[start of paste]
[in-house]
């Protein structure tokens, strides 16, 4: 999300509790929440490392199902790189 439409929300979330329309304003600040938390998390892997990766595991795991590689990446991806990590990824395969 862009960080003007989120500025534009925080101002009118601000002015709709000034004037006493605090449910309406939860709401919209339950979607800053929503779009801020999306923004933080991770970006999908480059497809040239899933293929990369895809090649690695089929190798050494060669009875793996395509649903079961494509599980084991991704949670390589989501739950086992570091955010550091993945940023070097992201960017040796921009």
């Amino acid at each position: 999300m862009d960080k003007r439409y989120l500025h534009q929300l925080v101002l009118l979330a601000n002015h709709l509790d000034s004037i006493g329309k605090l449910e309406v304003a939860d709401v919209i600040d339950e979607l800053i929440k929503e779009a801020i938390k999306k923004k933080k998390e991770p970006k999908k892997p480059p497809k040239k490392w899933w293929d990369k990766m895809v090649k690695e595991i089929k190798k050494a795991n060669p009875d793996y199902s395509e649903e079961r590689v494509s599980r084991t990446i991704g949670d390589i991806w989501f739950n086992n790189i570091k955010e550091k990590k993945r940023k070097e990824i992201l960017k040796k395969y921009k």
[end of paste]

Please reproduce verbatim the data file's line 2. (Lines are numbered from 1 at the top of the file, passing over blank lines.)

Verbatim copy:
């Protein structure tokens, strides 16, 4: 999300509790929440490392199902790189 439409929300979330329309304003600040938390998390892997990766595991795991590689990446991806990590990824395969 862009960080003007989120500025534009925080101002009118601000002015709709000034004037006493605090449910309406939860709401919209339950979607800053929503779009801020999306923004933080991770970006999908480059497809040239899933293929990369895809090649690695089929190798050494060669009875793996395509649903079961494509599980084991991704949670390589989501739950086992570091955010550091993945940023070097992201960017040796921009």